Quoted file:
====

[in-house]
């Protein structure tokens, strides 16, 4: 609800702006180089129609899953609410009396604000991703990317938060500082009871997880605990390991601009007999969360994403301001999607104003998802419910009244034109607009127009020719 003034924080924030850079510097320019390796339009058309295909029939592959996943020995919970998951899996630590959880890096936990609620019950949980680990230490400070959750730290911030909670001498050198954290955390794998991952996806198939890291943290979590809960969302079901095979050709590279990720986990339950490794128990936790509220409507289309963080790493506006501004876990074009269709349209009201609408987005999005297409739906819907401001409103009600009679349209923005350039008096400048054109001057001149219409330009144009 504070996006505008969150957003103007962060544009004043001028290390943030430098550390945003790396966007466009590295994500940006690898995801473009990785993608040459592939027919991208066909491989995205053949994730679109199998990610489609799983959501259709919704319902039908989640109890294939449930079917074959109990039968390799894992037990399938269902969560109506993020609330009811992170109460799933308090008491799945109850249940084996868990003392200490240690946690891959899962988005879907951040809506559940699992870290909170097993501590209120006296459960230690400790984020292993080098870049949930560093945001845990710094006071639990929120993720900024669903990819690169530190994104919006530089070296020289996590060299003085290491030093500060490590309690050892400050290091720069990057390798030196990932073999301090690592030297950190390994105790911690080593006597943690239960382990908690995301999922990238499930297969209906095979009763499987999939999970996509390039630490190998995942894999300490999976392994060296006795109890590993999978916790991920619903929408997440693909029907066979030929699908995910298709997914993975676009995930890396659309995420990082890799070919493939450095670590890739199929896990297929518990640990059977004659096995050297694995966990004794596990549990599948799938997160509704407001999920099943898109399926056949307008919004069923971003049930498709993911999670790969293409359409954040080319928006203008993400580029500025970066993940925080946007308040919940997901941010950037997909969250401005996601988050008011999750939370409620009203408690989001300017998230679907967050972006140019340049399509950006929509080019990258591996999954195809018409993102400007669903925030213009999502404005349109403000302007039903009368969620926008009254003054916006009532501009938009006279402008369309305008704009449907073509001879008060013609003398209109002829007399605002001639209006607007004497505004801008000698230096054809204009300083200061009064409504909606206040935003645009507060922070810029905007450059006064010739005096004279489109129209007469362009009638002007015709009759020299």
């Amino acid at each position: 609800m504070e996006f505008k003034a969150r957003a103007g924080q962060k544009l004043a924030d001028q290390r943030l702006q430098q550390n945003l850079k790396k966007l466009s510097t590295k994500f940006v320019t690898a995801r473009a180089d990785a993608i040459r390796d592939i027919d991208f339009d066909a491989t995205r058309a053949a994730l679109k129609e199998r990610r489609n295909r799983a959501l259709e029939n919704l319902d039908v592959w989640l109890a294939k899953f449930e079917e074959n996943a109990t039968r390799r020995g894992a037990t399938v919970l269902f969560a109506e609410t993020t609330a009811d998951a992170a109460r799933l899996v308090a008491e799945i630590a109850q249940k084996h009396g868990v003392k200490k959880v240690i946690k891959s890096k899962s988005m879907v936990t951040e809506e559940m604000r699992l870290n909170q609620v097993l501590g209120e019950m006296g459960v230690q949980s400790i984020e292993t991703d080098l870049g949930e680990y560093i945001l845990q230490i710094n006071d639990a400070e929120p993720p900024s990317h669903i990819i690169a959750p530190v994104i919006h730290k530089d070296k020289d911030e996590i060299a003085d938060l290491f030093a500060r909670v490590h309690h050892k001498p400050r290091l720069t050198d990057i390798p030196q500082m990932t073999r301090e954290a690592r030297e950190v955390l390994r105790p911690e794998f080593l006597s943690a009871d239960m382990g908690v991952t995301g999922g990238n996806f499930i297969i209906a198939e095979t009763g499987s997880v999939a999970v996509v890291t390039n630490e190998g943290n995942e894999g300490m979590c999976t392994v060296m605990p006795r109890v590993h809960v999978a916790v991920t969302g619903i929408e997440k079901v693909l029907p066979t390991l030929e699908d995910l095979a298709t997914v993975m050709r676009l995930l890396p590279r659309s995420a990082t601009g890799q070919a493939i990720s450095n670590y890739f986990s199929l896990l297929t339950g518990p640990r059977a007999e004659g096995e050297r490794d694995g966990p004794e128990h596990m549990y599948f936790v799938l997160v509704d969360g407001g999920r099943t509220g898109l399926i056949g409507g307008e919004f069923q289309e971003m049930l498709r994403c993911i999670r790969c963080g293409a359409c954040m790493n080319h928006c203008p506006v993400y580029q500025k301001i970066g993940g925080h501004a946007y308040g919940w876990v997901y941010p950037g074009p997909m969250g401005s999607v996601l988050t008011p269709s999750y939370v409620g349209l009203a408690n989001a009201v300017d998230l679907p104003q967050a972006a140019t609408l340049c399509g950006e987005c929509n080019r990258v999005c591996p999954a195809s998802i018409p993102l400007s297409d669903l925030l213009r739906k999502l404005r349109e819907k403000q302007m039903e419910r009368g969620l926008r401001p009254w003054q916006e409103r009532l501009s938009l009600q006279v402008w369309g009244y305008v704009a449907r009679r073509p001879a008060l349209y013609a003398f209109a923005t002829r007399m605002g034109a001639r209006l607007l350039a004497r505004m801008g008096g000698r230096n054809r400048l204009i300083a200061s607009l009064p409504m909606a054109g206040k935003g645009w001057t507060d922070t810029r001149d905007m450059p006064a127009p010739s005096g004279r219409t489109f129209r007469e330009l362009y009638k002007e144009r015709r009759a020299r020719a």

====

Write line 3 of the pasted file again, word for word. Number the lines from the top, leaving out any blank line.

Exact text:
């Amino acid at each position: 609800m504070e996006f505008k003034a969150r957003a103007g924080q962060k544009l004043a924030d001028q290390r943030l702006q430098q550390n945003l850079k790396k966007l466009s510097t590295k994500f940006v320019t690898a995801r473009a180089d990785a993608i040459r390796d592939i027919d991208f339009d066909a491989t995205r058309a053949a994730l679109k129609e199998r990610r489609n295909r799983a959501l259709e029939n919704l319902d039908v592959w989640l109890a294939k899953f449930e079917e074959n996943a109990t039968r390799r020995g894992a037990t399938v919970l269902f969560a109506e609410t993020t609330a009811d998951a992170a109460r799933l899996v308090a008491e799945i630590a109850q249940k084996h009396g868990v003392k200490k959880v240690i946690k891959s890096k899962s988005m879907v936990t951040e809506e559940m604000r699992l870290n909170q609620v097993l501590g209120e019950m006296g459960v230690q949980s400790i984020e292993t991703d080098l870049g949930e680990y560093i945001l845990q230490i710094n006071d639990a400070e929120p993720p900024s990317h669903i990819i690169a959750p530190v994104i919006h730290k530089d070296k020289d911030e996590i060299a003085d938060l290491f030093a500060r909670v490590h309690h050892k001498p400050r290091l720069t050198d990057i390798p030196q500082m990932t073999r301090e954290a690592r030297e950190v955390l390994r105790p911690e794998f080593l006597s943690a009871d239960m382990g908690v991952t995301g999922g990238n996806f499930i297969i209906a198939e095979t009763g499987s997880v999939a999970v996509v890291t390039n630490e190998g943290n995942e894999g300490m979590c999976t392994v060296m605990p006795r109890v590993h809960v999978a916790v991920t969302g619903i929408e997440k079901v693909l029907p066979t390991l030929e699908d995910l095979a298709t997914v993975m050709r676009l995930l890396p590279r659309s995420a990082t601009g890799q070919a493939i990720s450095n670590y890739f986990s199929l896990l297929t339950g518990p640990r059977a007999e004659g096995e050297r490794d694995g966990p004794e128990h596990m549990y599948f936790v799938l997160v509704d969360g407001g999920r099943t509220g898109l399926i056949g409507g307008e919004f069923q289309e971003m049930l498709r994403c993911i999670r790969c963080g293409a359409c954040m790493n080319h928006c203008p506006v993400y580029q500025k301001i970066g993940g925080h501004a946007y308040g919940w876990v997901y941010p950037g074009p997909m969250g401005s999607v996601l988050t008011p269709s999750y939370v409620g349209l009203a408690n989001a009201v300017d998230l679907p104003q967050a972006a140019t609408l340049c399509g950006e987005c929509n080019r990258v999005c591996p999954a195809s998802i018409p993102l400007s297409d669903l925030l213009r739906k999502l404005r349109e819907k403000q302007m039903e419910r009368g969620l926008r401001p009254w003054q916006e409103r009532l501009s938009l009600q006279v402008w369309g009244y305008v704009a449907r009679r073509p001879a008060l349209y013609a003398f209109a923005t002829r007399m605002g034109a001639r209006l607007l350039a004497r505004m801008g008096g000698r230096n054809r400048l204009i300083a200061s607009l009064p409504m909606a054109g206040k935003g645009w001057t507060d922070t810029r001149d905007m450059p006064a127009p010739s005096g004279r219409t489109f129209r007469e330009l362009y009638k002007e144009r015709r009759a020299r020719a």